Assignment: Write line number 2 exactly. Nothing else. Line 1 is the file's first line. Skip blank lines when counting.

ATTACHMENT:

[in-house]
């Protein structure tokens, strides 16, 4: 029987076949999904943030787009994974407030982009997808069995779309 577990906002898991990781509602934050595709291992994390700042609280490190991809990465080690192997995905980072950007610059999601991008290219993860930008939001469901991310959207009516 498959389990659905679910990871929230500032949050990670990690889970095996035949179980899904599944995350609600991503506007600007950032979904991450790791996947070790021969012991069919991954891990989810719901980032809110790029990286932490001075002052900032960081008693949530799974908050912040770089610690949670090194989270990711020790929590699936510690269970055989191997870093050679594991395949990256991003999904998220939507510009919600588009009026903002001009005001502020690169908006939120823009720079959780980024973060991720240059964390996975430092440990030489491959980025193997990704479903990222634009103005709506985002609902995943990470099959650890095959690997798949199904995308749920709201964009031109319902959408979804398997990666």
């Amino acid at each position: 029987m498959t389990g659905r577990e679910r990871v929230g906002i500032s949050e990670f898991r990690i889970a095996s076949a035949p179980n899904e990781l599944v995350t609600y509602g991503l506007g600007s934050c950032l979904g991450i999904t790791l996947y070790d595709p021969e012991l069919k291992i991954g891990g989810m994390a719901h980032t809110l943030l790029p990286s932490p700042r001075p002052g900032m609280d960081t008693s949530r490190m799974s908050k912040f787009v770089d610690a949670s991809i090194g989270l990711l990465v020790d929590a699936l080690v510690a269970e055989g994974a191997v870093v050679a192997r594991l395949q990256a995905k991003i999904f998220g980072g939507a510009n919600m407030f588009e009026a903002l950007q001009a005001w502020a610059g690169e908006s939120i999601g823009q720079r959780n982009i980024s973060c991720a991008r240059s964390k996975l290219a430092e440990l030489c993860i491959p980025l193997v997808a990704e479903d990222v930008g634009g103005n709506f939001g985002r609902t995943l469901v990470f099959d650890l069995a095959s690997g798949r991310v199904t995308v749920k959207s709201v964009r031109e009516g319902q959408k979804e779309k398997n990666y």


């Protein structure tokens, strides 16, 4: 029987076949999904943030787009994974407030982009997808069995779309 577990906002898991990781509602934050595709291992994390700042609280490190991809990465080690192997995905980072950007610059999601991008290219993860930008939001469901991310959207009516 498959389990659905679910990871929230500032949050990670990690889970095996035949179980899904599944995350609600991503506007600007950032979904991450790791996947070790021969012991069919991954891990989810719901980032809110790029990286932490001075002052900032960081008693949530799974908050912040770089610690949670090194989270990711020790929590699936510690269970055989191997870093050679594991395949990256991003999904998220939507510009919600588009009026903002001009005001502020690169908006939120823009720079959780980024973060991720240059964390996975430092440990030489491959980025193997990704479903990222634009103005709506985002609902995943990470099959650890095959690997798949199904995308749920709201964009031109319902959408979804398997990666």